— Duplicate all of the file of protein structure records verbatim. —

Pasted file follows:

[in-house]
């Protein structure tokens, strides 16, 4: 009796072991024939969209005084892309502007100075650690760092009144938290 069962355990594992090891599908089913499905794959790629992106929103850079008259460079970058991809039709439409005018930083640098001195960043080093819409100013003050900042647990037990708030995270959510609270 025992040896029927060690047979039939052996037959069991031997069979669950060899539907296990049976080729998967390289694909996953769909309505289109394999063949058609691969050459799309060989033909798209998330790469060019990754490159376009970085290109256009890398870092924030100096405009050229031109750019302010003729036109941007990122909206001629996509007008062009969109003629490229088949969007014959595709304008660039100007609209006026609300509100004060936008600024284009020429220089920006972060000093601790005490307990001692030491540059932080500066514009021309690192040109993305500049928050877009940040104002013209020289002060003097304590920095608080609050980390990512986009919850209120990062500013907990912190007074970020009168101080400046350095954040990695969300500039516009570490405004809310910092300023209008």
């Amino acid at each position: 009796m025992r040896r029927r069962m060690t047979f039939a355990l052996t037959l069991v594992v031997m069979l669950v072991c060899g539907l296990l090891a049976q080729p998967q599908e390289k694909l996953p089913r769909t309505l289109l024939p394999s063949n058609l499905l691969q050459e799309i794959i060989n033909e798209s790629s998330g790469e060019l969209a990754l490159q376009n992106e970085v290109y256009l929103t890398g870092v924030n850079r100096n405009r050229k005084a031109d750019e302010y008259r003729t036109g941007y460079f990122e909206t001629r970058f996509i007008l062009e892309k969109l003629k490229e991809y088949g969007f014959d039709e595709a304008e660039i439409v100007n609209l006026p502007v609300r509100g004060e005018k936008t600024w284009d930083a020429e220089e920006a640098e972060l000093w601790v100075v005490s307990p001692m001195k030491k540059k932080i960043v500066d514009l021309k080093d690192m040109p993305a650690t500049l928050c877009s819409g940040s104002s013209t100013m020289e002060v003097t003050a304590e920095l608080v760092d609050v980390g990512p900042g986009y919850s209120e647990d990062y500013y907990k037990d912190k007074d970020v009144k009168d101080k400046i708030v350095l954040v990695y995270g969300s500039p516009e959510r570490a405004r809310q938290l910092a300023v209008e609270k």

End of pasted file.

[in-house]
């Protein structure tokens, strides 16, 4: 009796072991024939969209005084892309502007100075650690760092009144938290 069962355990594992090891599908089913499905794959790629992106929103850079008259460079970058991809039709439409005018930083640098001195960043080093819409100013003050900042647990037990708030995270959510609270 025992040896029927060690047979039939052996037959069991031997069979669950060899539907296990049976080729998967390289694909996953769909309505289109394999063949058609691969050459799309060989033909798209998330790469060019990754490159376009970085290109256009890398870092924030100096405009050229031109750019302010003729036109941007990122909206001629996509007008062009969109003629490229088949969007014959595709304008660039100007609209006026609300509100004060936008600024284009020429220089920006972060000093601790005490307990001692030491540059932080500066514009021309690192040109993305500049928050877009940040104002013209020289002060003097304590920095608080609050980390990512986009919850209120990062500013907990912190007074970020009168101080400046350095954040990695969300500039516009570490405004809310910092300023209008």
């Amino acid at each position: 009796m025992r040896r029927r069962m060690t047979f039939a355990l052996t037959l069991v594992v031997m069979l669950v072991c060899g539907l296990l090891a049976q080729p998967q599908e390289k694909l996953p089913r769909t309505l289109l024939p394999s063949n058609l499905l691969q050459e799309i794959i060989n033909e798209s790629s998330g790469e060019l969209a990754l490159q376009n992106e970085v290109y256009l929103t890398g870092v924030n850079r100096n405009r050229k005084a031109d750019e302010y008259r003729t036109g941007y460079f990122e909206t001629r970058f996509i007008l062009e892309k969109l003629k490229e991809y088949g969007f014959d039709e595709a304008e660039i439409v100007n609209l006026p502007v609300r509100g004060e005018k936008t600024w284009d930083a020429e220089e920006a640098e972060l000093w601790v100075v005490s307990p001692m001195k030491k540059k932080i960043v500066d514009l021309k080093d690192m040109p993305a650690t500049l928050c877009s819409g940040s104002s013209t100013m020289e002060v003097t003050a304590e920095l608080v760092d609050v980390g990512p900042g986009y919850s209120e647990d990062y500013y907990k037990d912190k007074d970020v009144k009168d101080k400046i708030v350095l954040v990695y995270g969300s500039p516009e959510r570490a405004r809310q938290l910092a300023v209008e609270k």